Giordano is highly committed to customer service, and it is at the core of the company's mission, "To make people ‘feel good' and ‘look great.'" The brand utilizes its customers as driving forces of growth and change, where they ask them to give them feedback on what works and what does not work. In Singapore for instance, the stores asked customers to pay for their jeans what they felt was fair. Their sales shot up tremendously for their consumer-oriented inclusion and dedication. They also had several evaluation forums where the customers anonymously got to choose their best salesperson. The employees who win the “Service Star” are awarded. It creates a competitive atmosphere where employees are forced to provide only the best services to customers. Thus, it leads to excellent customer services which do not go unrecognized as well. The brand has won numerous awards for the same and has created a loyal customer base for the spendthrift Asian market while still providing the best value for money and impeccable services.
Giordano has a strict policy of value-for-money as well as quality merchandise at affordable prices which gives it a distinction from its competitors. As the price of raw materials goes up, the brand has been able to maintain their affordable clothing by tweaking their production processes without compromising the quality of the products. Maintaining such relatively affordable prices has established the brand as one that is preferred by the mainly working class in Asia.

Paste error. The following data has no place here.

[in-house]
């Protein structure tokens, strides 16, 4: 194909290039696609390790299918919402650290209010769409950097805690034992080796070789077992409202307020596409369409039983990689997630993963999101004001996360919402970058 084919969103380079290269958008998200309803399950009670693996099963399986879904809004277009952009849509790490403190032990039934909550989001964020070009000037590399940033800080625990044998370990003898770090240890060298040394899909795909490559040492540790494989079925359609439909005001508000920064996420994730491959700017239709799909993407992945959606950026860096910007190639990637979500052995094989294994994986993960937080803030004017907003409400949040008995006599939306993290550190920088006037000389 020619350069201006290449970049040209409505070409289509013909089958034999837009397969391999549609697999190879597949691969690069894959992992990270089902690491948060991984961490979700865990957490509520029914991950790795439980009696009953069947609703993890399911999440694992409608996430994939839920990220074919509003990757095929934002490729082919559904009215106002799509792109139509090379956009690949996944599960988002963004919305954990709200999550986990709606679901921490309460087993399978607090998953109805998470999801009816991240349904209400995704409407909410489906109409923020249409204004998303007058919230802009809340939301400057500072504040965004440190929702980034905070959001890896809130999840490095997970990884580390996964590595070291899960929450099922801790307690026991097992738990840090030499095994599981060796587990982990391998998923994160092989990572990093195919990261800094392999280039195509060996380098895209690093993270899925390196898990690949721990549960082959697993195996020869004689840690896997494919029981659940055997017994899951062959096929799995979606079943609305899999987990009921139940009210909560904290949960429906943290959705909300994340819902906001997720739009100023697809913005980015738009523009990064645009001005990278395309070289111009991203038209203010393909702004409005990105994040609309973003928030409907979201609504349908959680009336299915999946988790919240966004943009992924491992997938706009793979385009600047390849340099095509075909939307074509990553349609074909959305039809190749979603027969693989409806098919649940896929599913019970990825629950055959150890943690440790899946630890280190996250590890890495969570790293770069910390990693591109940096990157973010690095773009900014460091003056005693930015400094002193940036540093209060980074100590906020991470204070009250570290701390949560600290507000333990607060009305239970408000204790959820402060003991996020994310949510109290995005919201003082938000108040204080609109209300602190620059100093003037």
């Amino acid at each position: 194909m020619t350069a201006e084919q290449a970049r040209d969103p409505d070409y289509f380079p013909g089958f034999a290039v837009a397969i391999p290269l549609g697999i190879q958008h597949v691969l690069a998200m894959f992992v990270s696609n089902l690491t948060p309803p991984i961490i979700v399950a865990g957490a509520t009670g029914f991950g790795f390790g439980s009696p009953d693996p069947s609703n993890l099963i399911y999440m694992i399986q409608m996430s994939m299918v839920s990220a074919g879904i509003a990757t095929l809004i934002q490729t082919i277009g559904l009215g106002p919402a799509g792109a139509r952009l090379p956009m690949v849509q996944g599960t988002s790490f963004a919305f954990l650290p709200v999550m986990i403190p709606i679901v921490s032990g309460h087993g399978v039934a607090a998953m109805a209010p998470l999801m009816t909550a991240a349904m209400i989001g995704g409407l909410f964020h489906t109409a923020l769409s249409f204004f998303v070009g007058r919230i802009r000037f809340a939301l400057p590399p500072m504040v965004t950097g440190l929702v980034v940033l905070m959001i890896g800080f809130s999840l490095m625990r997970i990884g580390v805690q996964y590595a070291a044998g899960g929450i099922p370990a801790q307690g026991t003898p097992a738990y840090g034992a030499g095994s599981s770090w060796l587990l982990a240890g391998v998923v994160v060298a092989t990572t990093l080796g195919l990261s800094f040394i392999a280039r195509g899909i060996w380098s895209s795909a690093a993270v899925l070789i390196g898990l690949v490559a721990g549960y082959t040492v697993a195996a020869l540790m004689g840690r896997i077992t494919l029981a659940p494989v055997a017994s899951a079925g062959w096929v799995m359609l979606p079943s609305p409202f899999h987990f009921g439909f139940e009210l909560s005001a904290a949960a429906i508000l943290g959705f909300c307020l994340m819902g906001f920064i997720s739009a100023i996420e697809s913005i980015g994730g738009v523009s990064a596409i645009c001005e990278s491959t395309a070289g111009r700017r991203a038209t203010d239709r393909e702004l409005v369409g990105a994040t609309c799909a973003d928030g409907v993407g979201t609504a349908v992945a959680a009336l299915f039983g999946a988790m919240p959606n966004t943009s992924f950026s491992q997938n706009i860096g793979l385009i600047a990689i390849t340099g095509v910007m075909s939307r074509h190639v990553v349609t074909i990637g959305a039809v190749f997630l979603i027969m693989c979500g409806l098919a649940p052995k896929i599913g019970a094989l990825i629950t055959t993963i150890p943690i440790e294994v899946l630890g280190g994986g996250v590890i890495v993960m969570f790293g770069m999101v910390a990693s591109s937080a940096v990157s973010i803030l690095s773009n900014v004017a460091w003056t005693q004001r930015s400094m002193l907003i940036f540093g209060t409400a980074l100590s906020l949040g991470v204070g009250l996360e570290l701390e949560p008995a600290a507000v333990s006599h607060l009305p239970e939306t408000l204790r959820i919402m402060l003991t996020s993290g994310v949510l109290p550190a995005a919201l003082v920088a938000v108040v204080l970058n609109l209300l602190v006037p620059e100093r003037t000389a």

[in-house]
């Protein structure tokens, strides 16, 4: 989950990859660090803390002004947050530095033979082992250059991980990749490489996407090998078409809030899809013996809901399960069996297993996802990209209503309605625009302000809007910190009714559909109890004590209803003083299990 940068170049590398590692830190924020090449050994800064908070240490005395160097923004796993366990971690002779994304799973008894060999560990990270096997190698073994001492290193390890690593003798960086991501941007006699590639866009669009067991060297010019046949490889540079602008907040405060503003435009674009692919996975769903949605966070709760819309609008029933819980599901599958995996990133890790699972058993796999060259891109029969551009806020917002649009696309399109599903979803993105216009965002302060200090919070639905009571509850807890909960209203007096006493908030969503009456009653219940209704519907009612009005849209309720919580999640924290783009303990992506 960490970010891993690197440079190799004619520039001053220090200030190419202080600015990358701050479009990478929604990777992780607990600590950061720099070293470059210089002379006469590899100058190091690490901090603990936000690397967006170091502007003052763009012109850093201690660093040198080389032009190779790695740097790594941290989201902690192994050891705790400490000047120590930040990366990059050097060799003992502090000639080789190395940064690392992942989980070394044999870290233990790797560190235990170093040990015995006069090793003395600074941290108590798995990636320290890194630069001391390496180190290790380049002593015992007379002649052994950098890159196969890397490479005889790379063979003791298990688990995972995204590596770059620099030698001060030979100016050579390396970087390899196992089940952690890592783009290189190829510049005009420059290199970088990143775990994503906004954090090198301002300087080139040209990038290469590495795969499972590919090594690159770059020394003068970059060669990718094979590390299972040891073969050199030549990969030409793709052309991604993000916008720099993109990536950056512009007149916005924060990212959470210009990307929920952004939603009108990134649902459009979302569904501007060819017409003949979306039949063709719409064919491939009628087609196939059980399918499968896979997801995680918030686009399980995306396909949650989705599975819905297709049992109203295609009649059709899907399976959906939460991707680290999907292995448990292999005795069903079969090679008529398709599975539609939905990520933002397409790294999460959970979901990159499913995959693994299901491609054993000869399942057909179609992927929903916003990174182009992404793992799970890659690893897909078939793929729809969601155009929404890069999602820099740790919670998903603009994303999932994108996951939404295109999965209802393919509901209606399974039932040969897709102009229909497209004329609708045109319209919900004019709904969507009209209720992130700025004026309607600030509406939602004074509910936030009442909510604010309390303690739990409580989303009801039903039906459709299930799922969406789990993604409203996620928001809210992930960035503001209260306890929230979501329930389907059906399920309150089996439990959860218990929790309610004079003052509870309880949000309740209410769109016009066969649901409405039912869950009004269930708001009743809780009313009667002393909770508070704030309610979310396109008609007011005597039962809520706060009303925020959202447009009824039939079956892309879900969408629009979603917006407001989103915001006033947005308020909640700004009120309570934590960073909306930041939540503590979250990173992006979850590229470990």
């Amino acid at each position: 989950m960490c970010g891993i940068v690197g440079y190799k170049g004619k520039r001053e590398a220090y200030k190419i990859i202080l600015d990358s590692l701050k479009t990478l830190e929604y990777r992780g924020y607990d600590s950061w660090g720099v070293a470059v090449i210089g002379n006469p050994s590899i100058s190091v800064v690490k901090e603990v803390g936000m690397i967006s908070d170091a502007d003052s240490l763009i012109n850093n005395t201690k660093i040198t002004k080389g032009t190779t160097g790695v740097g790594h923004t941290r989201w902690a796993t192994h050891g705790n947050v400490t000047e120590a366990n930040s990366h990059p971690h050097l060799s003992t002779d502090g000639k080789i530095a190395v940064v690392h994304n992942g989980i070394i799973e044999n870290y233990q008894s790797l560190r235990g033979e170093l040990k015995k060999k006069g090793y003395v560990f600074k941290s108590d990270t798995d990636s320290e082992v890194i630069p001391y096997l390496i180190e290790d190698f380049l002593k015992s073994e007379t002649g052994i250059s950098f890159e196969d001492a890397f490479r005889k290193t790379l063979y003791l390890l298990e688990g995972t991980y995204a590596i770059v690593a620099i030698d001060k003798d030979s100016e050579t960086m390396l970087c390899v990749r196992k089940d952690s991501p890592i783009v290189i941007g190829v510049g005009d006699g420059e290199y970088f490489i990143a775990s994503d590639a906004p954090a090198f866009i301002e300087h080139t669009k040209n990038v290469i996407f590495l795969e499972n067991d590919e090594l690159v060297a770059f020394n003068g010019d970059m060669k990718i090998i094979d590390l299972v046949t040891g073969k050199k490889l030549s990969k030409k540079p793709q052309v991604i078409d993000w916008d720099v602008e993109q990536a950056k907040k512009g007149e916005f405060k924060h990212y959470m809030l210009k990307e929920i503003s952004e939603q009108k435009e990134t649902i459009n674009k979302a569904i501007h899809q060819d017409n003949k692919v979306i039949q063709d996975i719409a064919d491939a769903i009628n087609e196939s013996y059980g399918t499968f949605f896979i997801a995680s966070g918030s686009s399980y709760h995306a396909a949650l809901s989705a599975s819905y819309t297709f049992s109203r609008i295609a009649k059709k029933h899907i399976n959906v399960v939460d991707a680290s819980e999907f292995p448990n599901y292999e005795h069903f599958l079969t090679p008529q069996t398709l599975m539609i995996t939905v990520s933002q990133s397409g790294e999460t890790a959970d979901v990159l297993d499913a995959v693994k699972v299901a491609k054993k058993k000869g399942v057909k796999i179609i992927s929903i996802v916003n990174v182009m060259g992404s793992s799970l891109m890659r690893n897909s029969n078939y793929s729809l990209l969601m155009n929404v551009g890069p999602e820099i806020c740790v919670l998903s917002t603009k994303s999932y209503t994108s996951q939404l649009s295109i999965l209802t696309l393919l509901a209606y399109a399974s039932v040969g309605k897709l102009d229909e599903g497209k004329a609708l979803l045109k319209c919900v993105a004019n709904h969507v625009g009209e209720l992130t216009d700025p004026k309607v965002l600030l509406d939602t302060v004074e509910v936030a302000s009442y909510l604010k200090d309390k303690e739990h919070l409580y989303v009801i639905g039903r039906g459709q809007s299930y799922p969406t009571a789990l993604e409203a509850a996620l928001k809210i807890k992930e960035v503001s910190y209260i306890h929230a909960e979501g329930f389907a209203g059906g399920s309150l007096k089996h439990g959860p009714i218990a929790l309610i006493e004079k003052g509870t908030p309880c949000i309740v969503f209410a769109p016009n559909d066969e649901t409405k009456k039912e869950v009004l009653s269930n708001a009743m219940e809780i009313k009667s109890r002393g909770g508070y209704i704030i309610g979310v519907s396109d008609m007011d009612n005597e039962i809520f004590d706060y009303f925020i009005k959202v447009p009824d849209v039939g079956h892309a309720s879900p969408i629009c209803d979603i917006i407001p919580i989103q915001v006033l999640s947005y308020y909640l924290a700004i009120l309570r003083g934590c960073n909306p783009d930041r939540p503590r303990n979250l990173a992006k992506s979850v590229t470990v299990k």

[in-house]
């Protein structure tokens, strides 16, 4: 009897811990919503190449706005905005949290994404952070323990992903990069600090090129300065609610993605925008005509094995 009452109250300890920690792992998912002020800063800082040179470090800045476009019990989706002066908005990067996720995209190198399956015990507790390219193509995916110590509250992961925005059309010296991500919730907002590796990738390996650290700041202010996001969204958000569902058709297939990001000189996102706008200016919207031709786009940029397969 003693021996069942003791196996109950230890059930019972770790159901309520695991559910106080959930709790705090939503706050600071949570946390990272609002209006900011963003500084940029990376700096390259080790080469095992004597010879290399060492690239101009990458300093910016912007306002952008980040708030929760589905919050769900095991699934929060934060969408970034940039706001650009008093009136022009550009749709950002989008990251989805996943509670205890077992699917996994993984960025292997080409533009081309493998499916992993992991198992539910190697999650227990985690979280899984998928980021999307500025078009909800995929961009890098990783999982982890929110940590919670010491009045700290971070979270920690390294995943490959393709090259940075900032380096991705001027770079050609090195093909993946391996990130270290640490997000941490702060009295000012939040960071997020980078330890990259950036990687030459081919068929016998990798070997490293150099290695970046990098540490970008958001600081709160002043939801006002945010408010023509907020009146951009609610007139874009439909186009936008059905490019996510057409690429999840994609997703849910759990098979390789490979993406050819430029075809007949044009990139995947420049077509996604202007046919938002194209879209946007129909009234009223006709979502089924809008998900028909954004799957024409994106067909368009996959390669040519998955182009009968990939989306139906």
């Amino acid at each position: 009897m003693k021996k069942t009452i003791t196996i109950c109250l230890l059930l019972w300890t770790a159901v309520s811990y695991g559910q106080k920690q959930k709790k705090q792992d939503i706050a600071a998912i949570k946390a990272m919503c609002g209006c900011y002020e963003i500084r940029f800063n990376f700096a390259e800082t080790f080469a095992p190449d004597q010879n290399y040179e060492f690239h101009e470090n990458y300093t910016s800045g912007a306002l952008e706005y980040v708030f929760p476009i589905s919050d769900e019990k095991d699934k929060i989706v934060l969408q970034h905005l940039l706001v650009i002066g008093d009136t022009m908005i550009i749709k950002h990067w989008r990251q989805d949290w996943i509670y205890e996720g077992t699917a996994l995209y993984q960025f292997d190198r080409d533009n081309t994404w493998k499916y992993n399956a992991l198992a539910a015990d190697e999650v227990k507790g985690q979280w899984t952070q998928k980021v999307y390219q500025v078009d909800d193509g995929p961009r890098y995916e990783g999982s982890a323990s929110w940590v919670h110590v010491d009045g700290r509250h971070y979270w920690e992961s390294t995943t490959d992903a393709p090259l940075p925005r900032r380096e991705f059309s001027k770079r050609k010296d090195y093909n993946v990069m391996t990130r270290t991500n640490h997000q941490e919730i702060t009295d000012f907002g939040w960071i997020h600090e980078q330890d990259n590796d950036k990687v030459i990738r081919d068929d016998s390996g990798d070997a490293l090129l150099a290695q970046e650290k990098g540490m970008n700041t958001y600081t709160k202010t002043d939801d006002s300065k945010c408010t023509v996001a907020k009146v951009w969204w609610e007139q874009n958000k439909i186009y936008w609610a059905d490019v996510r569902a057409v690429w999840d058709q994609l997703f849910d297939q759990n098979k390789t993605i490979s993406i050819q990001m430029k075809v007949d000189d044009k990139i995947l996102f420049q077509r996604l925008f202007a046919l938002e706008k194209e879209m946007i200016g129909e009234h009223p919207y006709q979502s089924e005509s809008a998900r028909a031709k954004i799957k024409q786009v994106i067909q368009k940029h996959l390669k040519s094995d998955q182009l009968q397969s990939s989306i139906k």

Moreover, the brand cut out a niche for itself where they moved from only offering men’s clothing to offering trendy, affordable unisex apparel for all. It is clear that the brand carries limited clothing items but invests in variants of the same items. As compared to their competitors who carry more than 200 items that are all different. Fung suggested this change stating that if they carried very many items, it would prove to be hard to respond to market changes. It would cause the company to suffer losses of out of trend clothing.
Giordano also took the risk to venture into the provision of particular consumer needs by establishing stores dedicated to key demographic groups. Blue Star Exchange for the price-conscious consumers, Giordano Ladies for the working-class, upper-end women, Giordano Concepts for the higher-end market and Giordano Junior for children. These concepts under the brand have given it the appeal of a differentiated and more appealing look for clear visibility in the highly competitive market.